Subsequent in vitro studies demonstrated that the excitatory synaptic potential or current in a PN caused by PF activation is depressed by coupled stimulation of PFs and a CF [4, 5]. This plasticity at PF-PN synapses is known as cerebellar long-term depression (LTD). Ito and colleagues suggested involvement of LTD as an essential cellular mechanism in adaptation of vestibulo-ocular reflex (VOR), a model paradigm of motor learning [6]. Lisberger and colleagues opposed this view suggesting an important contribution of plasticity in vestibular nuclei to VOR adaptation [7]. On the other hand, Thompson and colleagues suggested that LTD is involved in a type of classical conditioning of eyeblink response [8]. A large number of subsequent studies have addressed the relation between LTD and motor learning [9–11]. Many studies have supported involvement of LTD in motor learning. However, there are also reports suggesting that motor learning can occur without LTD [12, 13]. Thus, consensus has not been reached about roles of LTD in motor learning. Since the discovery of LTD, various forms of synaptic plasticity at not only PF-PN synapses but also other synapses in the cerebellar cortex have been reported (Fig. 1). Contribution of multiple types of cerebellar synaptic plasticity to motor learning has been proposed [11, 14–16]. In this mini-review, I will briefly discuss roles of LTD and other types of cerebellar plasticity in motor learning.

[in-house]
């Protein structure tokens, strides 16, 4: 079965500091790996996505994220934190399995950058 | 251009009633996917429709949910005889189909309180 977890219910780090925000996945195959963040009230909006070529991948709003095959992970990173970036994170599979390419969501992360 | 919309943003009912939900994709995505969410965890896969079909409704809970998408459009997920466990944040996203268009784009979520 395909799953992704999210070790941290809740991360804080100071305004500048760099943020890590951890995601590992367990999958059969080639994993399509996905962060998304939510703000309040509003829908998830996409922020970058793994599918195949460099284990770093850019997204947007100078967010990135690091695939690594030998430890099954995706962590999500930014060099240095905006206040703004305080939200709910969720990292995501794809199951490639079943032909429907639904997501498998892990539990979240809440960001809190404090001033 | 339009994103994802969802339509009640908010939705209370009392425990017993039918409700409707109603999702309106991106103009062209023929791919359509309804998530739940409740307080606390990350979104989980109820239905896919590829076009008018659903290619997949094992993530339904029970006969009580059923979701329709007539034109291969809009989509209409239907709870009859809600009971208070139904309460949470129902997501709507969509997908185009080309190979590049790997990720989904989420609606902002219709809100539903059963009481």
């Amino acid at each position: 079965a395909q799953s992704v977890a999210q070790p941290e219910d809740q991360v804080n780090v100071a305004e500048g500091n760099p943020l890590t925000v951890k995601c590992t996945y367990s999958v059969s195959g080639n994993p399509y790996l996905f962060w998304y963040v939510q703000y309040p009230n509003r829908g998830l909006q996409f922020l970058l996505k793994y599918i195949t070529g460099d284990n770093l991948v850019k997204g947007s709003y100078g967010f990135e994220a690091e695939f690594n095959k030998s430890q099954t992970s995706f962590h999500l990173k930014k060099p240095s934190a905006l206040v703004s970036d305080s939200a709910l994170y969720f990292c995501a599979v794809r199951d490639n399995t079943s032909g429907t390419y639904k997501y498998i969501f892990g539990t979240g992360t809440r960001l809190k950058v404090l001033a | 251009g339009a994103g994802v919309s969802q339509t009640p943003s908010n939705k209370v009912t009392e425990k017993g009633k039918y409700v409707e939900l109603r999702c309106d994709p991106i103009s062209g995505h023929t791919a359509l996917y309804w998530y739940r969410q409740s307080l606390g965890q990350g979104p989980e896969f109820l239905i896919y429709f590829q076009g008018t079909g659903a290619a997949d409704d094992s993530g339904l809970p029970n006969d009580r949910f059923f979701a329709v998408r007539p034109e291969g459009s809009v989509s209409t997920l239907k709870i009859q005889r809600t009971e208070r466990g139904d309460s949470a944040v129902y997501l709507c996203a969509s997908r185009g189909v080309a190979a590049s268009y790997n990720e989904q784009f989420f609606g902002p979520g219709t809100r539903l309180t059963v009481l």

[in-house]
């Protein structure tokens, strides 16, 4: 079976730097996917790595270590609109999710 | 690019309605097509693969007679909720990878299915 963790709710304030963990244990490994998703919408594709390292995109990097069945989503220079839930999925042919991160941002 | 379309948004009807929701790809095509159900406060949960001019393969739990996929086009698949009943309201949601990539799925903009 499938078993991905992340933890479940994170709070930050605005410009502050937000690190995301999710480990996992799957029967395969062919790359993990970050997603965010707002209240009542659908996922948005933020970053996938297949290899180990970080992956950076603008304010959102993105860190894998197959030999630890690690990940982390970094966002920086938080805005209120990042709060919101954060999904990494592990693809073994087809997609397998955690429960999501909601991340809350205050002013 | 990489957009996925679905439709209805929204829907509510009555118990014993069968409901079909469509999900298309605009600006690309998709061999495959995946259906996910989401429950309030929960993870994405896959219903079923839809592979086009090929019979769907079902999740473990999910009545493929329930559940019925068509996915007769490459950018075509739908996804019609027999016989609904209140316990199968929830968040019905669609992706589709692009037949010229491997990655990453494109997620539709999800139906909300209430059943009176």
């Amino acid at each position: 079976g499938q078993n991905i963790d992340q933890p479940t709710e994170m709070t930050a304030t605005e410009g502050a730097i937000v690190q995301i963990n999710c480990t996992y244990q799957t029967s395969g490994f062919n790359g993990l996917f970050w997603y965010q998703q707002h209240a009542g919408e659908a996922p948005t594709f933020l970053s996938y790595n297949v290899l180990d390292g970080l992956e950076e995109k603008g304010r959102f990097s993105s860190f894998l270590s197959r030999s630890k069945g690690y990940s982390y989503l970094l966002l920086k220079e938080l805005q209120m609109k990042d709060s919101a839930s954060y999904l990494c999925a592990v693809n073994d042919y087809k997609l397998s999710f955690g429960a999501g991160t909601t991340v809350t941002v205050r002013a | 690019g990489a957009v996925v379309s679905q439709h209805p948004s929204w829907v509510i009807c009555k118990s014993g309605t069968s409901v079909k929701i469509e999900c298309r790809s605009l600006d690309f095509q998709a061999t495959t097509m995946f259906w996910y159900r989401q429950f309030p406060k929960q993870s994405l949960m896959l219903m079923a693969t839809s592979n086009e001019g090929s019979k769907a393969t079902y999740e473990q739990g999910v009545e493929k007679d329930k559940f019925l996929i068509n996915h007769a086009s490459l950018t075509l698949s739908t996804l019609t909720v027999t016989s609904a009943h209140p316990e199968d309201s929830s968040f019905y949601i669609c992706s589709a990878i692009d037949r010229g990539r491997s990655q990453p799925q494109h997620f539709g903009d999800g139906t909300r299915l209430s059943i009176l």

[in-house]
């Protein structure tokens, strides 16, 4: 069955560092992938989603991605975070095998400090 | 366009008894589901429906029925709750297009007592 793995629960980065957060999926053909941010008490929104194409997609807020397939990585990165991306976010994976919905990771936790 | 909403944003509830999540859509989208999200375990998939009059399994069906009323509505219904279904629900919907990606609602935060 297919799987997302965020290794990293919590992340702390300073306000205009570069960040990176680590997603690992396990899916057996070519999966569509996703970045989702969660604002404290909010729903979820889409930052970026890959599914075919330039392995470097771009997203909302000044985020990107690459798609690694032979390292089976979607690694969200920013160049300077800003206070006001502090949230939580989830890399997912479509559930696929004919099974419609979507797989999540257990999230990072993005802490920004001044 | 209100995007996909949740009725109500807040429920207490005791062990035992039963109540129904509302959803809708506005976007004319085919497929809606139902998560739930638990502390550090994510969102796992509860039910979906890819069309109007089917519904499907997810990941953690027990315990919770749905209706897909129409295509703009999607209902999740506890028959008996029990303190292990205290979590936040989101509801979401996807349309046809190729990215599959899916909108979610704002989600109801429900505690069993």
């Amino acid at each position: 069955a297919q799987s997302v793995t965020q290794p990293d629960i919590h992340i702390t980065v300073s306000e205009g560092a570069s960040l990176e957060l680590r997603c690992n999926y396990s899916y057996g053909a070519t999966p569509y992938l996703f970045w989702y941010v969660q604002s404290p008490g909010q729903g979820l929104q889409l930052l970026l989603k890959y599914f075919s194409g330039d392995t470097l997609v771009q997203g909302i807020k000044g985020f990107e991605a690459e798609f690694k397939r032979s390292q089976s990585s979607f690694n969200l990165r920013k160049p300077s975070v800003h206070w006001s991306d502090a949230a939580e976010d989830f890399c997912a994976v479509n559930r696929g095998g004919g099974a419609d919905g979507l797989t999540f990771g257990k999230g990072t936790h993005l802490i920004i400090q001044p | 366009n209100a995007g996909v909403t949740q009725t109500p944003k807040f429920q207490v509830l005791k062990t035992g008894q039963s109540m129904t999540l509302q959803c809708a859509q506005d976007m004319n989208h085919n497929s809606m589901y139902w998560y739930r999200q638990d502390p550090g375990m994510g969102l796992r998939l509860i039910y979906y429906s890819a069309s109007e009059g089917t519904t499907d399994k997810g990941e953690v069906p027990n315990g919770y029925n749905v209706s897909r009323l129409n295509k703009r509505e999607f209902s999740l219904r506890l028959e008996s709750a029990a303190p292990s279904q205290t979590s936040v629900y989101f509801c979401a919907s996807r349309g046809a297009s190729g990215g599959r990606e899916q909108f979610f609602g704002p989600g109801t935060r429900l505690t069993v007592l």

LTD-Deficient Animals with Motor Learning Failure Relation between LTD and motor learning has been studied extensively in two model paradigms, adaptation of VOR and classical conditioning of eyeblink response. Adaptation of another type of reflex eye movement, optokinetic response (OKR), has also been studied. VOR is a type of reflex to stabilize the visual image during head motion. Vestibular organs detect head motion and drive eye balls to turn in the